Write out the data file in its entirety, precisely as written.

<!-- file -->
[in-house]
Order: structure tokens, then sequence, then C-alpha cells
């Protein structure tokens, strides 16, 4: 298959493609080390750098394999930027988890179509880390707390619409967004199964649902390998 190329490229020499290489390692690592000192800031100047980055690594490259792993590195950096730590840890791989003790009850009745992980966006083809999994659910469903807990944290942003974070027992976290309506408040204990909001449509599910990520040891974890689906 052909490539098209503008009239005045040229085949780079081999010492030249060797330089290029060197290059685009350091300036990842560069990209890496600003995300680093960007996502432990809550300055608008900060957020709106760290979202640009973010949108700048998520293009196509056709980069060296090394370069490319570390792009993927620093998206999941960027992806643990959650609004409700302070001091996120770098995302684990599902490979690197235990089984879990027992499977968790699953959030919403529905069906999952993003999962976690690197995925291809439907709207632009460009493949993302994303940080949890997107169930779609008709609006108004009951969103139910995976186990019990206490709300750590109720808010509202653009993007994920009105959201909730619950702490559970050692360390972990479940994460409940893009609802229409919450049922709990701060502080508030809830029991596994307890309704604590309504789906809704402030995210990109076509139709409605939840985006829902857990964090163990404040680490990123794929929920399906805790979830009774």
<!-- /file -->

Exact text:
[in-house]
Order: structure tokens, then sequence, then C-alpha cells
């Protein structure tokens, strides 16, 4: 298959493609080390750098394999930027988890179509880390707390619409967004199964649902390998 190329490229020499290489390692690592000192800031100047980055690594490259792993590195950096730590840890791989003790009850009745992980966006083809999994659910469903807990944290942003974070027992976290309506408040204990909001449509599910990520040891974890689906 052909490539098209503008009239005045040229085949780079081999010492030249060797330089290029060197290059685009350091300036990842560069990209890496600003995300680093960007996502432990809550300055608008900060957020709106760290979202640009973010949108700048998520293009196509056709980069060296090394370069490319570390792009993927620093998206999941960027992806643990959650609004409700302070001091996120770098995302684990599902490979690197235990089984879990027992499977968790699953959030919403529905069906999952993003999962976690690197995925291809439907709207632009460009493949993302994303940080949890997107169930779609008709609006108004009951969103139910995976186990019990206490709300750590109720808010509202653009993007994920009105959201909730619950702490559970050692360390972990479940994460409940893009609802229409919450049922709990701060502080508030809830029991596994307890309704604590309504789906809704402030995210990109076509139709409605939840985006829902857990964090163990404040680490990123794929929920399906805790979830009774």